‘Casual’ mine worker successful in claim for paid leave entitlements
The recent Full Federal Court decision of WorkPac Pty Ltd v Rossato  FCAFC 84 (“Rossato”) has upheld the decision of the Full Federal Court in Skene; that a worker paid and classified as a casual employee is entitled to the leave entitlements (annual leave, sick leave etc) of a permanent employee where there is a “firm advance commitment” of work.
The Court upheld the finding in Skene that the usual “indicia of casual employment referred to in the authorities – irregular work patterns, uncertainty, discontinuity, intermittency of work and unpredictability – are the usual manifestations of an absence of a firm advance commitment”.
In terms of the background facts, Mr Rossato (“the worker”), was a production coal mine employee, who worked for Workpac for four years and was employed under six consecutive contracts as a Casual Field Team Member.
The decision considered whether the worker was a casual employee for the purposes of the Fair Work Act 2009 (Cth) (“the FW Act”) or whether he was entitled to paid annual, personal/carer’s and compassionate leave entitlements under the National Employment Standards (NES) as well as paid public holidays under the FW Act.
Workpac sought the following declarations:
- that the worker was a casual employee for the purposes of the FW Act and therefore not entitled to paid leave;
- in the alternative, if the worker was not a casual employee, Workpac was entitled to repayment of the amount Workpac paid him in casual loading on the basis of mistake and/or partial failure of consideration;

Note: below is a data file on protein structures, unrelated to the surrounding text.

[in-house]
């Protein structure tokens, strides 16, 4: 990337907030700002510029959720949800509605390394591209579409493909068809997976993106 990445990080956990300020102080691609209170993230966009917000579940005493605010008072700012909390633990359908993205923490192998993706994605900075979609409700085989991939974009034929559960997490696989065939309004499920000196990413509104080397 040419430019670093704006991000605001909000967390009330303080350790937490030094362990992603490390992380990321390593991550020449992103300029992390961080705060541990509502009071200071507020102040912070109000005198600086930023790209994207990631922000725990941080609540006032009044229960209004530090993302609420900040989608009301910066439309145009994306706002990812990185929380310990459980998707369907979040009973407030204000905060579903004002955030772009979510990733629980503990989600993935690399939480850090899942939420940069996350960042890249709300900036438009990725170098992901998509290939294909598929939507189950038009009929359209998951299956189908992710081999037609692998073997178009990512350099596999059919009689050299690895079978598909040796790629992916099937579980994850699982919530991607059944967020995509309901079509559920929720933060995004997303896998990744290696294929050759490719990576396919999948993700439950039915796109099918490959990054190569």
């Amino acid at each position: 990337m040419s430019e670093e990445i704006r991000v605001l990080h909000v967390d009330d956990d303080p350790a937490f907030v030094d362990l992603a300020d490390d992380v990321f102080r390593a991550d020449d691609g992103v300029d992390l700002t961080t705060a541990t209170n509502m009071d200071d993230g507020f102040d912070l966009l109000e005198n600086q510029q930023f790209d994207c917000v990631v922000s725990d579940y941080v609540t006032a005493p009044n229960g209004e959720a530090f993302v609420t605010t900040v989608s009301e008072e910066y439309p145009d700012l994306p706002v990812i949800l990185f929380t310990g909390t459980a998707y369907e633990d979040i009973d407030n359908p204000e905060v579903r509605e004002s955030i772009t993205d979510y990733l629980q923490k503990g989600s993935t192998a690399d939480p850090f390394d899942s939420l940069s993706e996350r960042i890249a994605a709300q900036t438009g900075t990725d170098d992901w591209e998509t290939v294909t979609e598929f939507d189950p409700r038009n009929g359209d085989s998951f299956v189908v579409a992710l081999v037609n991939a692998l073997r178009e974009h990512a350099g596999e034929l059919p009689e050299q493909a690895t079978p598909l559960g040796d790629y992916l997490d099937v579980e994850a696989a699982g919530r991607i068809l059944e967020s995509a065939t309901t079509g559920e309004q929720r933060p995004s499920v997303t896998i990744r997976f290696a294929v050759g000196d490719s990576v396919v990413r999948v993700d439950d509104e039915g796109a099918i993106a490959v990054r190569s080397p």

- in the further alternative, that Workpac was able to “set off” the casual loading the worker had received against his claim for entitlements.
The parties agreed that a casual employee is an employee who has no firm advance commitment from their employer to continuing and indefinite work according to an agreed pattern of work (“firm advance commitment”): see Skene. In other words, casual employment is defined by an irregular work pattern, uncertainty, discontinuity, intermittency of work and unpredictability.
Workpac argued that the existence of a firm advance commitment was properly determined by the express terms of the contract of employment and not how the contract was actually performed. Workpac argued therefore that the worker was a casual employee because there was no firm advance commitment as to the duration of his employment or the days or hours he would work in his contracts of employment.
The Full Federal Court decision
The Court held that the existence of a “firm advance commitment” may be determined with respect to the employment contract as a whole and not just the express terms within the contract.
Relevant considerations include:
- whether the contract provided for the employment to be regular or intermittent;
- whether the contract permitted the employer to elect whether to offer employment on a particular day;
- whether the contract permitted the employee to elect whether to work;
- the duration of the employment; and
- description of the relationship between the parties is relevant but not conclusive.